Editor, Times-Union:
The front page of last weekend’s Times-Union was almost solely focused on pseudoephedrine (PSE) and its role in the production of meth. In reading the coverage of this page, I was left feeling frustrated and disheartened by this one-sided approach to journalism.
The main reason that Indiana does not require a prescription for PSE is not because the major drug companies with their high paid lobbyists don’t want it, it is because the people of Indiana don’t support it. Despite the fact the Times-Union has put every local meth bust on page one and have run several editorials urging making PSE a prescription drug, people in this area do not support it.
For many years I have asked this question on my pre-session survey, and the majority have opposed requiring a prescription by a fairly wide margin. As a state representative, it is my role to be the voice of the people that elected me to office. The inference that the high-paid drug lobbyists have stopped it is not correct. In my many years in Indianapolis, I have never had a lobbyist approach me on this issue from either side and I doubt the majority of my colleagues have either.
Another inference made was that it is only the drug industry that opposes it. Dr. Nate Feldman, former Indiana Health Commissioner for the Board of Health, has written many letters and op-eds opposing making it a prescription. I will quote Dr. Deepak Azad, current president of the Indiana State Medical Association (doctors), in a letter published in the Indianapolis Star on Feb. 7, 2014. He thanks the General Assembly for denying a vote on the issue, for, in his words, “...a prescription requirement for PSE would have unduly burdoned both patients and physicians. Patients would have to pay additional to consult their doctors while doctors would have to make time to prescribe safe, FDA approved cold medicine. Doctor offices are already overcrowded. Forcing Hoosiers with common colds to visit that doctor would only result in longer wait times for patients with more serious conditions ... We’re pleased they rejected a policy that creates unnecessary difficulties for physicians and their patients.”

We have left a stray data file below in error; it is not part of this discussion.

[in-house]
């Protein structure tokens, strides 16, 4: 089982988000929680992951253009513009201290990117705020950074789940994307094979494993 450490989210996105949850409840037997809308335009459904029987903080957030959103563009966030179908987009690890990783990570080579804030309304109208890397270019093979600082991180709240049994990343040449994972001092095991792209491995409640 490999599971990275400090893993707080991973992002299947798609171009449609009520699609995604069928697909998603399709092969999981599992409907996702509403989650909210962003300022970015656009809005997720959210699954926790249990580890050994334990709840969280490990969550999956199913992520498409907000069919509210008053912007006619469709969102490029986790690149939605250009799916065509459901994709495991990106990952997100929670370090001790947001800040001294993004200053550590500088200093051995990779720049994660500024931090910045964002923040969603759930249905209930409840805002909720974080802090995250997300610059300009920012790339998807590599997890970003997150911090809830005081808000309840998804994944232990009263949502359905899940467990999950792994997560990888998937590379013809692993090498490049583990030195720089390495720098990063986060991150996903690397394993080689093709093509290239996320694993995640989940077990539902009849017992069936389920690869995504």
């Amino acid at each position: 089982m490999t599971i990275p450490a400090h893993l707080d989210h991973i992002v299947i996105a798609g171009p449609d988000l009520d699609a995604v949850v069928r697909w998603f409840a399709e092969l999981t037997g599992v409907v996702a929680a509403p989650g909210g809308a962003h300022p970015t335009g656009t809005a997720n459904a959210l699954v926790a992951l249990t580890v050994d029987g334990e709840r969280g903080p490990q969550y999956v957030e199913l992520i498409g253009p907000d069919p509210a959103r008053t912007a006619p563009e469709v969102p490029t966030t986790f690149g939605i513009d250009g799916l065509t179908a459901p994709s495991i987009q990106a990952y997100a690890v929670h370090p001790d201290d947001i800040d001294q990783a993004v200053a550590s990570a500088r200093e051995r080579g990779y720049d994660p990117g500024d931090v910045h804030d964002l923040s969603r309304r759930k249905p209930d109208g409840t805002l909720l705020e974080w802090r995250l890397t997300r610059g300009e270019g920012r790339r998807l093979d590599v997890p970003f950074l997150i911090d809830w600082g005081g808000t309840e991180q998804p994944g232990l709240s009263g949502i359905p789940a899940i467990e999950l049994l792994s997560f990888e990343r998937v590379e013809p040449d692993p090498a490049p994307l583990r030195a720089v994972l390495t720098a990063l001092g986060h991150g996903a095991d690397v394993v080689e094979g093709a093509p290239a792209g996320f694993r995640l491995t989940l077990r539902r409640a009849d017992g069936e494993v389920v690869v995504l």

News Views points out it is a matter of health and safety and we must act. I don’t deny that, but that rationale is exactly what Mayor Bloomberg used to ban large sodas because obesity was a matter of health and safety. There are some folks that would use that type of rationale to ban fire arms and ammunition as they see that as a safety issue. I am not willing to go down that path of depriving Hoosiers of legal products because of the actions of the bad actors.
Another statement used to justify making it a prescription was that it was a prescription until 1976 so why not do it again? I suggest it was taken off the list in 1976 because it was shown to be a safe, effective drug that had few risks when used as directed.
I look forward to further discussions in future sessions on this issue. We all have the same goal but just differ on how to get there. As long as the majority of my constituents oppose making it a prescription, I will continue to oppose the prescription option.
Dave Wolkins